Quick Exit
Quick ExitQuick Exit

Financial Securities

Donating Securities

Thanks to changes in the Income Tax Act, Canadians can now donate their publicly-traded securities or mutual funds without incurring Capital Gains tax. Donors are given a tax-deductible receipt for the full market value of the donated securities.

ACWS welcomes gifts of publicly traded securities (stocks, bonds and mutual funds) that are deemed easily marketable. ACWS may also accept private securities if they are evaluated as readily marketable.

For details on how to make a donation of securities to ACWS, please see the Frequently Asked Questions below or contact our representative broker, Edward May of MD Management at Edward.May@cma.ca or (780) 436-1333.

Tax incentives make helping easier.

Frequently Asked Questions

Why should I consider funding my donation to ACWS through a Gift of Securities?

Canadian Tax Law makes it possible for individuals to claim an exemption from Capital Gains Tax if they donate in-kind securities to a registered charity.

What types of securities will ACWS accept so that I may qualify for exemption from Capital Gains Tax?

ACWS will accept most securities that are publicly traded on any Canadian or American exchange. This includes such items as: stocks, debt instruments such as bonds, GICs, RRSPs and RIFs, shares in mutual funds and stock options.

Why can’t I just sell my shares and donate the cash proceeds to ACWS?

You can do that and you will still receive a charitable tax receipt for the amount of the cash donated. However you would forfeit any Capital Gains tax savings.

How long does it take for my securities to reach the ACWS account?

Most transfers are finalized anywhere from one week to one month. However, in some instances where complex securities are involved, it can take up to 90 days.

Late in the year is when I consider these types of gifts. How can I ensure that my tax receipt will be dated in that calendar year?

As there are many factors that affect the time it takes to transfer the securities to our account, we cannot guarantee the receipt date for any transfers initiated after 1 December in any given year.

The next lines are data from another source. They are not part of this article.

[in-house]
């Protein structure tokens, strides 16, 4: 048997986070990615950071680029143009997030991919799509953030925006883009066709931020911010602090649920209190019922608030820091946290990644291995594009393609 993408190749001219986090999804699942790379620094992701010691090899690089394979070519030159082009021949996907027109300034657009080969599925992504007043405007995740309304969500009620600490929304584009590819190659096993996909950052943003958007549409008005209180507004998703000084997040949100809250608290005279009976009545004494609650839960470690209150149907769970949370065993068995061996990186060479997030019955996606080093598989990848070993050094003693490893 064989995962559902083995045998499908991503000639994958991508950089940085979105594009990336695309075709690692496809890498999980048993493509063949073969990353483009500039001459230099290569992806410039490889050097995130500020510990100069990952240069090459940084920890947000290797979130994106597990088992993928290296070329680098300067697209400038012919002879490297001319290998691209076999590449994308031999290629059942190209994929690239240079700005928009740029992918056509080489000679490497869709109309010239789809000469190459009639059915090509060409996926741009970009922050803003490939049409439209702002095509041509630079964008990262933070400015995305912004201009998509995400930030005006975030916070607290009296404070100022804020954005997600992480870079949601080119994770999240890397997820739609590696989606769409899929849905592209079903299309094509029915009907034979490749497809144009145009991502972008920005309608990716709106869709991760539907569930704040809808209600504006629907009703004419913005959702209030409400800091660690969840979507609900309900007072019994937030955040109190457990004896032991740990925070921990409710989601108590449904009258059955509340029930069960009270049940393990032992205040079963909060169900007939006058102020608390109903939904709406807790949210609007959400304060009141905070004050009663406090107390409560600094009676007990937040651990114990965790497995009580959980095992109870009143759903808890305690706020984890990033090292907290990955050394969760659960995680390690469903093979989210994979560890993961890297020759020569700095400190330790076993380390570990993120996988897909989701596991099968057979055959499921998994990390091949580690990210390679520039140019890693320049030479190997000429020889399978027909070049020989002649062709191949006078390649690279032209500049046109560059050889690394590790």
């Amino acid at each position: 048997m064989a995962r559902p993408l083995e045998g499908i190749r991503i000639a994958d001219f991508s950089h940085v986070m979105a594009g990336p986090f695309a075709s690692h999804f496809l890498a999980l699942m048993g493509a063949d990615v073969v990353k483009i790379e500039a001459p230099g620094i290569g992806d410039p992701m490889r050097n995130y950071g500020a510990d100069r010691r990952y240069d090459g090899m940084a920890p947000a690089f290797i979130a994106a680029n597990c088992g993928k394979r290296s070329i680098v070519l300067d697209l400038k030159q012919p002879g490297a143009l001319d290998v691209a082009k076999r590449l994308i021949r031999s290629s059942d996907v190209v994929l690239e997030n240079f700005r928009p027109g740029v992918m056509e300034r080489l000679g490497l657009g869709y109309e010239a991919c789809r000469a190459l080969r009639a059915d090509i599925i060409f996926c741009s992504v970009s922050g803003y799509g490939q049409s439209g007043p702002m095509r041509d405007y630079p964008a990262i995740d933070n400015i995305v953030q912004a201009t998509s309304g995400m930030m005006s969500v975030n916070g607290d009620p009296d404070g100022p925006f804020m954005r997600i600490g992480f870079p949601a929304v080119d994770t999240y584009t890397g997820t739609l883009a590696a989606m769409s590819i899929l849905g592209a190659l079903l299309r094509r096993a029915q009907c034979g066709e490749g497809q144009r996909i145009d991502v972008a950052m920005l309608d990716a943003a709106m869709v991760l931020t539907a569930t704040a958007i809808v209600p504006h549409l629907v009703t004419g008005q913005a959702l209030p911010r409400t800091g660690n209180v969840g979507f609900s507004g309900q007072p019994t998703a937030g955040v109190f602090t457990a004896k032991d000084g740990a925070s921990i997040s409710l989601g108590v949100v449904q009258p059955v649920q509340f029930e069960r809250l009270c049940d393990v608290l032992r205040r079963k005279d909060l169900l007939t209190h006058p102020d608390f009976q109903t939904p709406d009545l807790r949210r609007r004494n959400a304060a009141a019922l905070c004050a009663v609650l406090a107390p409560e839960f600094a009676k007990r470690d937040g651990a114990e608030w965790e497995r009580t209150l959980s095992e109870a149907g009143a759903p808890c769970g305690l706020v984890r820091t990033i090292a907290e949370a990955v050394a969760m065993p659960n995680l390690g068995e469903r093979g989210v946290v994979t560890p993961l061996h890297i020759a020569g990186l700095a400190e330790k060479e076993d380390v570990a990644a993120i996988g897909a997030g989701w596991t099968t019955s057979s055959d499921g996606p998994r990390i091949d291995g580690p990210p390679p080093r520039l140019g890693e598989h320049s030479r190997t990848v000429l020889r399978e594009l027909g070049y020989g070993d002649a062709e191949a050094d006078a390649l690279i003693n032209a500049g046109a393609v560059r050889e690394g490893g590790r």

I noticed on the Transfer Form a disclaimer that indicates that ACWS reserves the right to decline any Gift of Securities. Why is this necessary?

We at ACWS appreciate the generosity of our donors and it is with great reluctance and respect that we would ever decline a gift. However, we are in the business of raising funds for our activities and not in the business of securities trading. If a donated security cannot reasonably be sold within a very short period of time, we simply cannot accept that gift.

What is meant by Full Redemption and Partial Redemption?

Suppose you own 100 shares of stock and you wish to gift all 100 to ACWS. That would be an example of full redemption. This is the case for the great majority of such gifts. When completing the Transfer Form, you would simply check the Full Redemption box. Now suppose you have the same 100 shares but you only want to
gift 75 shares. This is an example of a partial redemption. In this case you would write 75 in the “in kind” box and 25 in the “cash” box. Remember in this case you only get tax relief on the 75 “in kind” shares.

When transferring ownership of a securities certificate, why do I need to complete a Power of Attorney form? Could I not simply endorse the back of the certificate?

Yes, you could use the endorsement method. However we do not recommend it. Once you sign the back of your certificate, it becomes redeemable by whoever has possession of the certificate. Thus if it is stolen or lost before it gets into the ACWS account, everything is lost. With the Power of Attorney, the lost or stolen certificate cannot be redeemed except by the rightful owner(s).

 

For more information contact our representative broker Edward May of MD Management at 780-436-1333 or Edward.May@md.ca